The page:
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Old 10-08-2014, 07:46 PM   #20
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Originally Posted by dyrt
Dang, that sounds bad but after considering the previous "peak" predications all I can do is yawn

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That sounds like emotional Pollyanna-ism in lieu of thought.

What's the quibble with peak oil, that you doubt oil is finite? Well, it is, my friend. It's a fossil fuel. That's means it gets harder to find at some point, and eventually harder to produce. It's logic most basic. It's based on definitions.

Or is the quibble with the timing? Like "yeah we'll peak but not for 500 years so who cares..." Because that argument, while more interesting, has no support among any geologist I've ever heard speak to this. Nor is it supported by the data. Nor is it supported by the fact that oil has gone from 20 to 90 in the last dozen years, far faster than inflation.
Amazing . . . what is happening in the world that so many people that can write can't read. Why do you quote me before your little smart-ass strawman monolog?

For comprehension challenged minds, my comment was about the proven false apocalyptic peak oil "predictions" that have only been recently surpassed by the global warming sect of the same holy church.

I had some fried quibbles last night. Tastes like chicken.
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Old 10-09-2014, 08:42 PM   #21
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The first link is WAY out of date.
When we're talking a couple hundred million years, Bob, I doubt another 20 or 30 makes much difference. I wasn't trying to demonstrate the modern production of oil from algae, but that the building blocks for oil are in algae. Does that make better sense?

Try this:

http://www.nytimes.com/2010/08/03/sc...3oil.html?_r=0
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Old 10-10-2014, 02:09 AM   #22
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Apologies dharma. By out of date I meant for consumption and new discoveries. As I've mentioned I worked in the then Persian Gulf oil fields over 50 years ago. Your latest link is very interesting, thanks. Raises more questions. The discussion is limited to the Gulf of Mexico yet oil and gas are found in many areas of the world. Off the top of my head the crustal formation of the gulf is very young in terms of life forms of the planet. Also very interesting is the need for heat of up 210F to ensure chemistry of the oil. These are very specific requirements for a substance available over a wide area of the planet. Will try and find information of the Russian discoveries which I believe are very deep. Comparing geology with the gulf would be interesting.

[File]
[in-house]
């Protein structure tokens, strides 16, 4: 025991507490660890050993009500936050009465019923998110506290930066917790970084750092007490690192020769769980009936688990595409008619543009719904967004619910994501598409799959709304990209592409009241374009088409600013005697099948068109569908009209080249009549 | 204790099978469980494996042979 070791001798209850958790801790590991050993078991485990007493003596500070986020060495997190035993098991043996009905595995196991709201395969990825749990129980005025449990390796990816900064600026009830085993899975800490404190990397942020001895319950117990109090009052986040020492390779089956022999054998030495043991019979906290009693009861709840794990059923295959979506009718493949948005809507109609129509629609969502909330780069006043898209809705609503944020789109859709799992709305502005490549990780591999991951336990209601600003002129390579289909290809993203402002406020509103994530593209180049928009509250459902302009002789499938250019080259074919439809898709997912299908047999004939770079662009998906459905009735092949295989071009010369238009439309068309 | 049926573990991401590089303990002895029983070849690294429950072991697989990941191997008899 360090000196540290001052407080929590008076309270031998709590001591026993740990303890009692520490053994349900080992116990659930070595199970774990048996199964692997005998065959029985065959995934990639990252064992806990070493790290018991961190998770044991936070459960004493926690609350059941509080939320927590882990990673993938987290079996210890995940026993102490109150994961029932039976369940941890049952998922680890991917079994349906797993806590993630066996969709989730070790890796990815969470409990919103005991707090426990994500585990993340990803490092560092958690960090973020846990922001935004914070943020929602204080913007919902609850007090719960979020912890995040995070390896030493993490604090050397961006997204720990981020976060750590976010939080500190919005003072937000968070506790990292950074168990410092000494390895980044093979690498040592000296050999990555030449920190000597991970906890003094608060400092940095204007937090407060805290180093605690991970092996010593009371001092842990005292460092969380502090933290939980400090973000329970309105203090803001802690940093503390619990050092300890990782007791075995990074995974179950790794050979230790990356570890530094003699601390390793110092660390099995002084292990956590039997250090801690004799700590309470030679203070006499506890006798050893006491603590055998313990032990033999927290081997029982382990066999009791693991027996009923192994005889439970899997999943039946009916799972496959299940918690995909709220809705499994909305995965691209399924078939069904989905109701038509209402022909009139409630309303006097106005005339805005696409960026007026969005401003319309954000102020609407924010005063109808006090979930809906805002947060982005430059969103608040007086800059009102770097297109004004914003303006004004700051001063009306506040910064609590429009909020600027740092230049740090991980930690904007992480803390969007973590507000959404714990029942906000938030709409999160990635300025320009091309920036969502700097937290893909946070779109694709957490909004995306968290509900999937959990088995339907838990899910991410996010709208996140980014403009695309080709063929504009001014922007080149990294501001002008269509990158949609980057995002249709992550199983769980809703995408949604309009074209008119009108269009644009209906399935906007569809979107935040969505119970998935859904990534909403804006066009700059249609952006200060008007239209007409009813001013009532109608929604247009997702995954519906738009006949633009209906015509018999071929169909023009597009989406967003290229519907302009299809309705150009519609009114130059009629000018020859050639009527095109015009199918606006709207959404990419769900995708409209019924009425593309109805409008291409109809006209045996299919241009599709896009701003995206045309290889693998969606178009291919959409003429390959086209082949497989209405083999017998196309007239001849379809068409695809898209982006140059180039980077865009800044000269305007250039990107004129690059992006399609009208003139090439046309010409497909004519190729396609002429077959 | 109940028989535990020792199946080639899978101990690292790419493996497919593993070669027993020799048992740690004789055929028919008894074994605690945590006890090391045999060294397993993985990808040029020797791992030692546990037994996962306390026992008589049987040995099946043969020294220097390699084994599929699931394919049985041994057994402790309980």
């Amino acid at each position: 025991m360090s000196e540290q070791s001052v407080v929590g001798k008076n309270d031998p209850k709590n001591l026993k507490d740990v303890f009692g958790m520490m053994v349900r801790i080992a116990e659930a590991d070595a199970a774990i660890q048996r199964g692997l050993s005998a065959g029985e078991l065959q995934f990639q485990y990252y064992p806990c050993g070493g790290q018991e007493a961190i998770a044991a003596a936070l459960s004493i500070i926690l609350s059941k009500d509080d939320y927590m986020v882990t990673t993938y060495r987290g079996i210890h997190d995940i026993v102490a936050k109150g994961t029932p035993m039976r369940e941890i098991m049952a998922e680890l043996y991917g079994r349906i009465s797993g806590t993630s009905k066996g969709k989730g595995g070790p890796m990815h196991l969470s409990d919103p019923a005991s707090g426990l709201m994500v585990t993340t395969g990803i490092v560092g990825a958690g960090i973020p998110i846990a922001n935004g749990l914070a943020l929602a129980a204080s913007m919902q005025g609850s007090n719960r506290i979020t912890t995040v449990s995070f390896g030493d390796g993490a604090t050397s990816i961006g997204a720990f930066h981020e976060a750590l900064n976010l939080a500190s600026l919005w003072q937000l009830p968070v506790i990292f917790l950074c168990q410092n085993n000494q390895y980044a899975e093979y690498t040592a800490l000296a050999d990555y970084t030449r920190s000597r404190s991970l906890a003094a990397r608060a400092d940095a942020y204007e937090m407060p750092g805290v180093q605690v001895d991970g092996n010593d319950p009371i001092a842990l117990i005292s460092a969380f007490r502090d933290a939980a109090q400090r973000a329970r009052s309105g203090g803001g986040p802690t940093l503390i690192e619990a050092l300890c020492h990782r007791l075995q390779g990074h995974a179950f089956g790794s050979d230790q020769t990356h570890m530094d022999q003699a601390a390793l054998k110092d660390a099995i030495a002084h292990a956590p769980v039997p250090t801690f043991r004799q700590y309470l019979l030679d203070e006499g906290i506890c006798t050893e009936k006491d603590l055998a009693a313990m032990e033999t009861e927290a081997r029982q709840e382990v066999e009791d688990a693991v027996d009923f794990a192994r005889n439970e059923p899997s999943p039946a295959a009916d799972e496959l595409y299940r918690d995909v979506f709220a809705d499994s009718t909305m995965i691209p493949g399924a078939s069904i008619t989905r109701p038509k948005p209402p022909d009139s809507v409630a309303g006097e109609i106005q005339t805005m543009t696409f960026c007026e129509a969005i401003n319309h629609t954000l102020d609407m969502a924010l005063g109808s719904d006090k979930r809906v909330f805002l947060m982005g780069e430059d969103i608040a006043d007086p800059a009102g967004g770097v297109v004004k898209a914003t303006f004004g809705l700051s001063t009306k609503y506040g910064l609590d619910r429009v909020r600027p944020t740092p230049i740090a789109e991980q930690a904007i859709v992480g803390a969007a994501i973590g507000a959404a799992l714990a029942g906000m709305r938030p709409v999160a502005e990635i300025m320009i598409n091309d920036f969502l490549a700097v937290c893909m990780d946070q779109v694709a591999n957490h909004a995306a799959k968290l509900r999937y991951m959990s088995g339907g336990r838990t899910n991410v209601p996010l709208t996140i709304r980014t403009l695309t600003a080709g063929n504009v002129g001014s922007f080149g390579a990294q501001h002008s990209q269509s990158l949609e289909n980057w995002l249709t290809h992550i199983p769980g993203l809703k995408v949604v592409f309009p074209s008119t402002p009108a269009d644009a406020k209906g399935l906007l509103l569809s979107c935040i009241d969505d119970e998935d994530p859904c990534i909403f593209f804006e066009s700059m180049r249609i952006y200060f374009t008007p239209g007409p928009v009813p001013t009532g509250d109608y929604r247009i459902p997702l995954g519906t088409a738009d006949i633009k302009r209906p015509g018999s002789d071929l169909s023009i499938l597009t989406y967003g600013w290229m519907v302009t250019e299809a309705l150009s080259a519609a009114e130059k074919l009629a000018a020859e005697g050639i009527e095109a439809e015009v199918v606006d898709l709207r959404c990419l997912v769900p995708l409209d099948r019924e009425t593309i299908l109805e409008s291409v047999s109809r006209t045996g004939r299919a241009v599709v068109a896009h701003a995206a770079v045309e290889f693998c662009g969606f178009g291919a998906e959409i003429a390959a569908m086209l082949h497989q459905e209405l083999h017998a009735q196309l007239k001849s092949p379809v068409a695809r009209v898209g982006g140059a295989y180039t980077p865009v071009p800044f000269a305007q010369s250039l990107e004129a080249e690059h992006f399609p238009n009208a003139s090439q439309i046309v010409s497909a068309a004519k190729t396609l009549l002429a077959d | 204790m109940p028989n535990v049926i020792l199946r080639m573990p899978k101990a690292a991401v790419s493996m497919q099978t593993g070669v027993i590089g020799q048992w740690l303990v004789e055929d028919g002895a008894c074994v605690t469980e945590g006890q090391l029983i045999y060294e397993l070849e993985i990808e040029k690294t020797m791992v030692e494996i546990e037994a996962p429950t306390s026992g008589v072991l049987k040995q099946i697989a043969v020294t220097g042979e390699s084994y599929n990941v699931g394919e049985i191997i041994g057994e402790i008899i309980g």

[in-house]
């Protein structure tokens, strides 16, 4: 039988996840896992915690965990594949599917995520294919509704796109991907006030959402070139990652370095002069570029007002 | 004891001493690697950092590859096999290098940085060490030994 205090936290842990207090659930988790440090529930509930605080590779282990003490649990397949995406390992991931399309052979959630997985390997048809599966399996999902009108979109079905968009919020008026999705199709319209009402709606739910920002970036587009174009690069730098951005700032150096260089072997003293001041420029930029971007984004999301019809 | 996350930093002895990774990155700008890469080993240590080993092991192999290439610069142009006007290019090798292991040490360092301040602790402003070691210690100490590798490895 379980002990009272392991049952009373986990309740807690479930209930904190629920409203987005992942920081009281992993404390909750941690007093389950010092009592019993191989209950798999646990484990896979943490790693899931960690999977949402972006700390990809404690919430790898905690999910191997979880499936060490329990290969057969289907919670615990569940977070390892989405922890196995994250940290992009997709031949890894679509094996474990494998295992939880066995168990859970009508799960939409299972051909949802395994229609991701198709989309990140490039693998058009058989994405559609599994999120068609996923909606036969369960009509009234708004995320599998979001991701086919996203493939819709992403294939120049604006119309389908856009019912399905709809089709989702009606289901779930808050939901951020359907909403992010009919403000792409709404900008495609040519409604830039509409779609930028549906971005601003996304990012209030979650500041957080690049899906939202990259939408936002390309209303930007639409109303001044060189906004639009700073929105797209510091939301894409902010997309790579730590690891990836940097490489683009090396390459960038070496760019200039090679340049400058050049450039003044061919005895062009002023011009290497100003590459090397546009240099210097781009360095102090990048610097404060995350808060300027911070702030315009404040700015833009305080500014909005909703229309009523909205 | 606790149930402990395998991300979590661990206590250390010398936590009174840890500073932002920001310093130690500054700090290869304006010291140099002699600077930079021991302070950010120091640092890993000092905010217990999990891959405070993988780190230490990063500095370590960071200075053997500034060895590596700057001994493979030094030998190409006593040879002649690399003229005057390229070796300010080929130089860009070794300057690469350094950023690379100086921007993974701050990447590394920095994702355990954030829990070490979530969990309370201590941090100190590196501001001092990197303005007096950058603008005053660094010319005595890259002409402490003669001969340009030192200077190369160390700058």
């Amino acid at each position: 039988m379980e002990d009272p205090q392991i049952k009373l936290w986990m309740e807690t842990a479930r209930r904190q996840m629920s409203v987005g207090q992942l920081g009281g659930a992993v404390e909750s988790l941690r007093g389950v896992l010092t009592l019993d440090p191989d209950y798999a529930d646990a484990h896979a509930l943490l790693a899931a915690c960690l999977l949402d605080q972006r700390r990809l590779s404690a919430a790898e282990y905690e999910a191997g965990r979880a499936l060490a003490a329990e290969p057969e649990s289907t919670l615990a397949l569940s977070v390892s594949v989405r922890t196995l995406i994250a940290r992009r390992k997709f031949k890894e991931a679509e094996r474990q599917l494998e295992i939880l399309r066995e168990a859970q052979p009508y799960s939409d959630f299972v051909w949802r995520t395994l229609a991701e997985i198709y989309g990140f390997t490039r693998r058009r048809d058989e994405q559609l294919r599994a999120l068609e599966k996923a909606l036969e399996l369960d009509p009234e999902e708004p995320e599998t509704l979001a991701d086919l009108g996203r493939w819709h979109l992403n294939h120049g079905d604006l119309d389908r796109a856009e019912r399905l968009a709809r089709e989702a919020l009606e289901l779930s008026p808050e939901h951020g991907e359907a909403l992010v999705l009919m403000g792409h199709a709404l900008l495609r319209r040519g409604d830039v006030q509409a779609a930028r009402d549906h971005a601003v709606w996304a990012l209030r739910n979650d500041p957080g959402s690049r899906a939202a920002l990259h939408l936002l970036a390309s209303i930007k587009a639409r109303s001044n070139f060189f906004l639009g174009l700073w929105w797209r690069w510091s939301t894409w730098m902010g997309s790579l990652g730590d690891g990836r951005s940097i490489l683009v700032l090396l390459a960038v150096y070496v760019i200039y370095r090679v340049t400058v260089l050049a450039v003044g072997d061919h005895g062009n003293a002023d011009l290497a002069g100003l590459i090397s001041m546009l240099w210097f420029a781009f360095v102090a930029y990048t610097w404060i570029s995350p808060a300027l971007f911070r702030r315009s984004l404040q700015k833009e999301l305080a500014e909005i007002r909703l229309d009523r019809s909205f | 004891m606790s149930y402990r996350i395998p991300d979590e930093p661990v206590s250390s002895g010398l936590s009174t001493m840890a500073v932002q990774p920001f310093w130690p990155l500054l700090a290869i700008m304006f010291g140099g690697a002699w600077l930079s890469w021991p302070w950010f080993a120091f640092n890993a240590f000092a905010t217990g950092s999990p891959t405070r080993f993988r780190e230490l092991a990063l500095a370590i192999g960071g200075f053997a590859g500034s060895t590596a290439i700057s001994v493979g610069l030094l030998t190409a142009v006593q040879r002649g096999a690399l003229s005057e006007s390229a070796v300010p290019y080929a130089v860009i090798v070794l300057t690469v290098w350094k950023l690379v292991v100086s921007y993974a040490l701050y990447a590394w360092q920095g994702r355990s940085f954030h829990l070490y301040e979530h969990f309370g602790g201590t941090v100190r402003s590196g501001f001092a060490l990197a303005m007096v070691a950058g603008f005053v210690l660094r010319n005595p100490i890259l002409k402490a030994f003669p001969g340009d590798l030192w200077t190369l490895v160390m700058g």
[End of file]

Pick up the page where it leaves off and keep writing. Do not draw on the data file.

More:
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Old 10-10-2014, 12:42 PM   #23
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You are almost certainly better versed in geology than I, Bob, but it is my understanding that a lot of that algae was in the Tethys Ocean, prior to the breakup of Pangaea, or Gondwanaland, or whatever the term du jour is. But, in any case, that would explain at least part of the wide distribution of petroleum resources. It is my understanding that due to crustal motion, faulting, upthrusts, etc., that only a tiny fraction of the earth's original endowment of petroleum remains; the rest was lost to evaporation, consumption by bacteria, and dilution.
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Old 10-10-2014, 02:06 PM   #24
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Hah! What I know about geology wouldn't fill half a postcard. I provided navigation services such that the oilmen could find the holes they drilled on the sea bottom if any particular hole looked like in might be productive after analysis. No arguments against anything you say just that this would seem to put some limits on where the oil might be found and trying to compare Middle East production against the Gulf of Mexico. Need to discuss this with a pukka geologist before I can take this any further.